Online Roundtable on risks and threats to academic work in Latin America
The most recent CAPAZ online academic event will deal with a subject that is always current, critical, and has complex implications for academia. “La academia en la mira: violencia contra investigadoras e investigadores en América Latina” (Academia in the spotlight: violence against researchers in Latin America) is the title of the roundtable to be held on Wednesday, December 16, 2020 at 12:00 m. (Colombia time), 6:00 p.m. (German time).
The event is open to the public and available via the YouTube channels: CAPAZ (transmission in German) and CALAS – Centre for Advanced Latin American Studies (transmission in Spanish). Simultaneous interpreting will be available for those who require it.
The meeting will address the problem of risks in academic work, through an analysis of the dynamics of violence and its consequences for academia in Latin America. The reactions of universities and research institutions to this situation will be examined, as well as possible instruments designed to improve the support available for researchers at risk.
Opening greeting: Joybrato Mukherjee – DAAD
Roundtable: Francesca Lessa (University of Oxford); Lerber Dimas (Universidad de la Guajira); Celia del Palacio (Universidad Veracruzana); Frank Albrecht (Philipp Schwartz Initiative, Alexander von Humboldt Stiftung – AvH)
Moderator: Rosario Figari Layús (Justus Liebig University Giessen)
Download the factsheet of the event (.pdf, Spnisch and German)
Academic work has become increasingly risky in recent years. Suffering threats and living in risky situations is no longer an exception in undertaking critical academic work in Latin America. Rather, it tends to be the rule. Researchers and academics have become another vulnerable group, exposed to harassment, ranging from public defamation in the press, verbal and physical threats, searches of their offices and confiscation of equipment, to arrest, kidnapping or murder in extreme cases. Despite this visible reality, there does not yet seem to be a clear awareness of the seriousness of this situation. Those working in academia are often not perceived as being at risk, as other civil society actors active in the defence of human rights clearly are. This situation complicates and restricts research work in a number of ways. It is clear that these attacks are related to the topics they investigate or to the teaching and publishing activities they carry out. While the issues that are attacked form a broad spectrum, some are considered particularly “uncomfortable”, “inconvenient” or even “dangerous” for those who carry out the attacks. These include investigations into human rights violations and the responsibility of state, corporate and other non-state actors, such as paramilitary groups and criminal gangs. There is also a risk in investigating transitional justice, mega-projects, extractivism and its socio-environmental impact, inequality and poverty, indigenous peoples’ rights, and sexual and gender-based violence. In this context, universities, research institutions and foundations can play a key role in supporting researchers at risk. The roundtable is organised by CAPAZ and Justus Liebig University Giessen, in cooperation with the Centro Maria Sibylla Merian Centre for Advanced Latin American Studies (CALAS) and the Arnold-Bergstraesser-Institut (ABI).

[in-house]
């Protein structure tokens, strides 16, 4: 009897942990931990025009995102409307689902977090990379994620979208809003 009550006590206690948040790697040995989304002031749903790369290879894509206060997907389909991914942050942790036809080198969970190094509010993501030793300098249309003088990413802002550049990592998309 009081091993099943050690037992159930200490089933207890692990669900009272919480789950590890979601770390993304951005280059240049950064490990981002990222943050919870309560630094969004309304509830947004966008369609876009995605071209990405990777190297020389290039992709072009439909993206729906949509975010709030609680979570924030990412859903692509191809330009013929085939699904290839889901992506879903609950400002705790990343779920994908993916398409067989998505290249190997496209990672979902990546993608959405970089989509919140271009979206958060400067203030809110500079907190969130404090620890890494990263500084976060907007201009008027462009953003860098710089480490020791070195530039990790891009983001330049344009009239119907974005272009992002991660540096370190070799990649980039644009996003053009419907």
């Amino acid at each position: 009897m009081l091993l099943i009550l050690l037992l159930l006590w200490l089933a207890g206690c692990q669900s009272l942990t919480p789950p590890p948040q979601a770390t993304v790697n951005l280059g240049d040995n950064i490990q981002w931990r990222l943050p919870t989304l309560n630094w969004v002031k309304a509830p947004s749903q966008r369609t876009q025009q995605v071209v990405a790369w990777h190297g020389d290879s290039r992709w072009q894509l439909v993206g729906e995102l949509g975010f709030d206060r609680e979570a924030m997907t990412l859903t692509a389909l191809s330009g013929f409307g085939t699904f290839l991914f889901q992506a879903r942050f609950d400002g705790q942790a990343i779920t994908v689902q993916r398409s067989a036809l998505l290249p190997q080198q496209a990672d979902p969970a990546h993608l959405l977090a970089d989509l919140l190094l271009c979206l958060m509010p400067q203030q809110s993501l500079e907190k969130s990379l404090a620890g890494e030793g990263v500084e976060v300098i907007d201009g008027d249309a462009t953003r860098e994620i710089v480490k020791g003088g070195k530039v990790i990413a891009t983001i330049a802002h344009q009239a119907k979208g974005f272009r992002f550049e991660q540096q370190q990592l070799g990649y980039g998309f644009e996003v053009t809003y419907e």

Event coordinator: firstname.lastname@example.org
(NWText: Rosario Figari Layús, Claudia Maya. English: Tiziana Laudato)